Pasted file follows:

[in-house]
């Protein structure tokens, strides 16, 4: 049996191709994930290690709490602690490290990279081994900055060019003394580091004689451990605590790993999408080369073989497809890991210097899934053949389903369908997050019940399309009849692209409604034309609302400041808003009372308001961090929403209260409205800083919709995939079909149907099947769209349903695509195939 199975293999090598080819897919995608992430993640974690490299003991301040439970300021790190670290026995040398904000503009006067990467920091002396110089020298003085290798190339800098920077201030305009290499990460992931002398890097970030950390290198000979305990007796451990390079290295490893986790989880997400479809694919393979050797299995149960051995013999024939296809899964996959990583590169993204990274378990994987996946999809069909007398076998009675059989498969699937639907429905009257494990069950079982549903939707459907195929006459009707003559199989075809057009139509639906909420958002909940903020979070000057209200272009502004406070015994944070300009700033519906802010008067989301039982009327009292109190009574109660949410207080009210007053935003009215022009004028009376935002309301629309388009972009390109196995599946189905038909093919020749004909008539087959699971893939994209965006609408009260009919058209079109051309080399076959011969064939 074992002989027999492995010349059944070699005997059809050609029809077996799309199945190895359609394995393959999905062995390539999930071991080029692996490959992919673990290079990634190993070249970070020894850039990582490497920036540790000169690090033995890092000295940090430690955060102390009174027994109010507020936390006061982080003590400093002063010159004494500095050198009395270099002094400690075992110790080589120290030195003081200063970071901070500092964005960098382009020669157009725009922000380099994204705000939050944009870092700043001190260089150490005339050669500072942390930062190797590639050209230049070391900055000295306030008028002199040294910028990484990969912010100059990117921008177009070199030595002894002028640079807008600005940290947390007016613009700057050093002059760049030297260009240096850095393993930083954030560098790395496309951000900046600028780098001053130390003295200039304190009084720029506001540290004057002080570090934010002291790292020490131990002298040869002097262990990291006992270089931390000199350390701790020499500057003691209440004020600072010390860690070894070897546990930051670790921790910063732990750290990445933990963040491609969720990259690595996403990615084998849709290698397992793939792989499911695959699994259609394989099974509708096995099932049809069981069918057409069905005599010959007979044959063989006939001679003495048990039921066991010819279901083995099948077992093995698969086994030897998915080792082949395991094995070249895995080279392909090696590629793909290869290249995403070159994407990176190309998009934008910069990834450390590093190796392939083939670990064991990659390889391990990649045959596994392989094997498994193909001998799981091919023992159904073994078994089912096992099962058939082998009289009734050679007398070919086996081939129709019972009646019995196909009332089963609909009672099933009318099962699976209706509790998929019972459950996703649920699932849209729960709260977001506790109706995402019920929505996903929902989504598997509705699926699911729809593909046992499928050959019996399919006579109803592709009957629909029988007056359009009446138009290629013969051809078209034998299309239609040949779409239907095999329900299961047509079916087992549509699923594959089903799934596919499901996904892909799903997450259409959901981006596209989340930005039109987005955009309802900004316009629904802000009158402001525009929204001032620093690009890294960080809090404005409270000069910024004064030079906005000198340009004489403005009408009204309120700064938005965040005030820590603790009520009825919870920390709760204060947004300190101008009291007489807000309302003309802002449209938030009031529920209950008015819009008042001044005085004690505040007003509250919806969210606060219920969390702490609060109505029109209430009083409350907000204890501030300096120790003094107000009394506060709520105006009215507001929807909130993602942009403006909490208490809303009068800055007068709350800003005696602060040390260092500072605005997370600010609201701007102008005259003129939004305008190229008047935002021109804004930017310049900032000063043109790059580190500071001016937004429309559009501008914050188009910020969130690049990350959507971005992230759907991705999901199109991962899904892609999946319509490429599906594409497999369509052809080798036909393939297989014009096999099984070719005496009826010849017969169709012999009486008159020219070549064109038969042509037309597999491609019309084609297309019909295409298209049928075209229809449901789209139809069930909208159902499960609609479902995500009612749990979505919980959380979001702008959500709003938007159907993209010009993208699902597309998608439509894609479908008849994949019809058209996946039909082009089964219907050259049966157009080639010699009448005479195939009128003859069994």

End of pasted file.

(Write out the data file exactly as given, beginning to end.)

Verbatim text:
[in-house]
């Protein structure tokens, strides 16, 4: 049996191709994930290690709490602690490290990279081994900055060019003394580091004689451990605590790993999408080369073989497809890991210097899934053949389903369908997050019940399309009849692209409604034309609302400041808003009372308001961090929403209260409205800083919709995939079909149907099947769209349903695509195939 199975293999090598080819897919995608992430993640974690490299003991301040439970300021790190670290026995040398904000503009006067990467920091002396110089020298003085290798190339800098920077201030305009290499990460992931002398890097970030950390290198000979305990007796451990390079290295490893986790989880997400479809694919393979050797299995149960051995013999024939296809899964996959990583590169993204990274378990994987996946999809069909007398076998009675059989498969699937639907429905009257494990069950079982549903939707459907195929006459009707003559199989075809057009139509639906909420958002909940903020979070000057209200272009502004406070015994944070300009700033519906802010008067989301039982009327009292109190009574109660949410207080009210007053935003009215022009004028009376935002309301629309388009972009390109196995599946189905038909093919020749004909008539087959699971893939994209965006609408009260009919058209079109051309080399076959011969064939 074992002989027999492995010349059944070699005997059809050609029809077996799309199945190895359609394995393959999905062995390539999930071991080029692996490959992919673990290079990634190993070249970070020894850039990582490497920036540790000169690090033995890092000295940090430690955060102390009174027994109010507020936390006061982080003590400093002063010159004494500095050198009395270099002094400690075992110790080589120290030195003081200063970071901070500092964005960098382009020669157009725009922000380099994204705000939050944009870092700043001190260089150490005339050669500072942390930062190797590639050209230049070391900055000295306030008028002199040294910028990484990969912010100059990117921008177009070199030595002894002028640079807008600005940290947390007016613009700057050093002059760049030297260009240096850095393993930083954030560098790395496309951000900046600028780098001053130390003295200039304190009084720029506001540290004057002080570090934010002291790292020490131990002298040869002097262990990291006992270089931390000199350390701790020499500057003691209440004020600072010390860690070894070897546990930051670790921790910063732990750290990445933990963040491609969720990259690595996403990615084998849709290698397992793939792989499911695959699994259609394989099974509708096995099932049809069981069918057409069905005599010959007979044959063989006939001679003495048990039921066991010819279901083995099948077992093995698969086994030897998915080792082949395991094995070249895995080279392909090696590629793909290869290249995403070159994407990176190309998009934008910069990834450390590093190796392939083939670990064991990659390889391990990649045959596994392989094997498994193909001998799981091919023992159904073994078994089912096992099962058939082998009289009734050679007398070919086996081939129709019972009646019995196909009332089963609909009672099933009318099962699976209706509790998929019972459950996703649920699932849209729960709260977001506790109706995402019920929505996903929902989504598997509705699926699911729809593909046992499928050959019996399919006579109803592709009957629909029988007056359009009446138009290629013969051809078209034998299309239609040949779409239907095999329900299961047509079916087992549509699923594959089903799934596919499901996904892909799903997450259409959901981006596209989340930005039109987005955009309802900004316009629904802000009158402001525009929204001032620093690009890294960080809090404005409270000069910024004064030079906005000198340009004489403005009408009204309120700064938005965040005030820590603790009520009825919870920390709760204060947004300190101008009291007489807000309302003309802002449209938030009031529920209950008015819009008042001044005085004690505040007003509250919806969210606060219920969390702490609060109505029109209430009083409350907000204890501030300096120790003094107000009394506060709520105006009215507001929807909130993602942009403006909490208490809303009068800055007068709350800003005696602060040390260092500072605005997370600010609201701007102008005259003129939004305008190229008047935002021109804004930017310049900032000063043109790059580190500071001016937004429309559009501008914050188009910020969130690049990350959507971005992230759907991705999901199109991962899904892609999946319509490429599906594409497999369509052809080798036909393939297989014009096999099984070719005496009826010849017969169709012999009486008159020219070549064109038969042509037309597999491609019309084609297309019909295409298209049928075209229809449901789209139809069930909208159902499960609609479902995500009612749990979505919980959380979001702008959500709003938007159907993209010009993208699902597309998608439509894609479908008849994949019809058209996946039909082009089964219907050259049966157009080639010699009448005479195939009128003859069994």